On this day (September 5) in 1651, Obadiah Holmes was whipped nearly to death in a public ceremony. His crime was only that he was a Baptist trying to serve the Lord according to the principles of the Bible. But Holmes is not the subject of this history.
When Holmes was released from the whipping post, two men, John Spur and John Hazel rushed forward to offer their support to the beaten man. At the time neither Spur nor Hazel were Baptists. For their heinous crime of sympathy, the two men were haled into court. Spur defended himself by pleading the Biblical exhortation to show kindness to those in need. He was found guilty and fined forty shillings or he was to be whipped as Holmes had been. When a friend stepped forward to pay the fine, Spur tried to send him away, but the court accepted the money and told Spur to leave.
John Hazel was about sixty-years old and not in good health, but he possessed a great deal of wisdom and legal acumen. When he was asked whether or not he thought Obadiah Holmes was guilty of a crime in immersing people, Hazel declared he was not on trial for anything Holmes might have done. When it was declared that he shook Holmes’ hand, he pointed out that such a public gesture was not a crime. When the court wanted to condemn him, he pled his right to a trial by jury. When it was said he showed contempt for legal authority, he said it was not true and demanded the state produce witnesses. He said, “What law have I broken in taking my friend by the hand, when he was free and had satisfied the law?” When the court said he could have done that privately, he said, “I knew not but that place was as free as any other.”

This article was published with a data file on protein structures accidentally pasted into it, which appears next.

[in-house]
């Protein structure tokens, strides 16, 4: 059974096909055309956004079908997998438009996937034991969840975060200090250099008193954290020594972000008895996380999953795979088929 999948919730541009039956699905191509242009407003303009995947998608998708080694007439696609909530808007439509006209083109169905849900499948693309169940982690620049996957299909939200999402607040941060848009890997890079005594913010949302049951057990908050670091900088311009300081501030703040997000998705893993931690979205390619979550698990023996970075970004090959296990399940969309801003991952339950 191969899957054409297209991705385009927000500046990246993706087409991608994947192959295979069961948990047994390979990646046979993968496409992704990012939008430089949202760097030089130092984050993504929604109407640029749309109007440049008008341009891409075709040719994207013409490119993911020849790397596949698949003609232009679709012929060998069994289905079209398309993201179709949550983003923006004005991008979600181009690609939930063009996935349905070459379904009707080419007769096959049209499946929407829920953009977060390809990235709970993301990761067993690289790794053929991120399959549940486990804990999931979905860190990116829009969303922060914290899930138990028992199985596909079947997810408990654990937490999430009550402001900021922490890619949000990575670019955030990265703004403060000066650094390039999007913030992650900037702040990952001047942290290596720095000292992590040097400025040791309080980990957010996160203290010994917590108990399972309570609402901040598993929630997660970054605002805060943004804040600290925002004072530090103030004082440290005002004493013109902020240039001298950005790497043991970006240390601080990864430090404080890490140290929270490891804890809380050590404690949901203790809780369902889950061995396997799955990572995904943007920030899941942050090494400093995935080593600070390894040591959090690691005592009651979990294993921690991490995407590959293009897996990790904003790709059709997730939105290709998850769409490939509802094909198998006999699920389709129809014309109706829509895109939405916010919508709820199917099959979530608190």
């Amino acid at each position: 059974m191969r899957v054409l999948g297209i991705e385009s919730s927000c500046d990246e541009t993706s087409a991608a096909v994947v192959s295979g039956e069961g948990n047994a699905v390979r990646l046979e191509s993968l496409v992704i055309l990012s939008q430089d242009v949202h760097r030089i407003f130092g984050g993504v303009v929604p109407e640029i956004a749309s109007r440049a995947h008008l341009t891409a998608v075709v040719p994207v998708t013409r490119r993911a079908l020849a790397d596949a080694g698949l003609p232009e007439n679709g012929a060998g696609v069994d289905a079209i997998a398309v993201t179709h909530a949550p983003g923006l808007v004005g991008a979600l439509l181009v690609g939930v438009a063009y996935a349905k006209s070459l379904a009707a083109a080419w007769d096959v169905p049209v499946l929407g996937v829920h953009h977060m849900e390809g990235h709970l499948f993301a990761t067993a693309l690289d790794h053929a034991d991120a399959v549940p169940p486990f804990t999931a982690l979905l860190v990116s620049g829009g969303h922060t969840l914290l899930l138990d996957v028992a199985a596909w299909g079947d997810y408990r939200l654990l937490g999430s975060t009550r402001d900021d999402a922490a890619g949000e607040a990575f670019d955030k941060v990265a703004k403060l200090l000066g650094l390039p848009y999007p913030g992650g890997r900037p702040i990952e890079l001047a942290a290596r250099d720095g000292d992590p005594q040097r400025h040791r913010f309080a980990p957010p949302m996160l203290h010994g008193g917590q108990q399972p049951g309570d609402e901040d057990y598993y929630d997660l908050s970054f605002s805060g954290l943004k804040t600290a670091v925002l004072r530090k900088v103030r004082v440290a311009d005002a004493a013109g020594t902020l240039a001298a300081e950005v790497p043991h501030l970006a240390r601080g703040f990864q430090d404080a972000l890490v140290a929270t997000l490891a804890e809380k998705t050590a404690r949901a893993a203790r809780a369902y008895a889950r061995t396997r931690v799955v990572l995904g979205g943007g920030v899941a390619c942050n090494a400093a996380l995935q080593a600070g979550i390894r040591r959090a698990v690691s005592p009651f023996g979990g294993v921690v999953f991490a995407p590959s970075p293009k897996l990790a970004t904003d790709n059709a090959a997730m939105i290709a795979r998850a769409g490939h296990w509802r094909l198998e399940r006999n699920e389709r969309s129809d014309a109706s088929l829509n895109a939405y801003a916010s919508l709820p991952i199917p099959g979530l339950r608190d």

After further the wrangling back and forth the court declared John Hazel to be guilty, and he was remanded to jail until the fine was paid or the whipping was rendered. He refused to pay the fine, but the next day nothing happened. Neither was he beaten on the second day, nor the third, fourth or fifth day. It became obvious that the court was simply trying to frighten him. Finally the jailor said he was free to leave, but Hazel, knowing his rights, demanded a proper documented and public release. The jailer capitulated, and the jailed man left his cell.
As I said, John Hazel was not in good health. The whipping would certainly have killed him. In less than a week after his release, this Christian gentleman died of illness and old age.
How great would it be, if we will able to bring great and specific glory to God in the last week, the last day, or the last hours of our lives on this earth?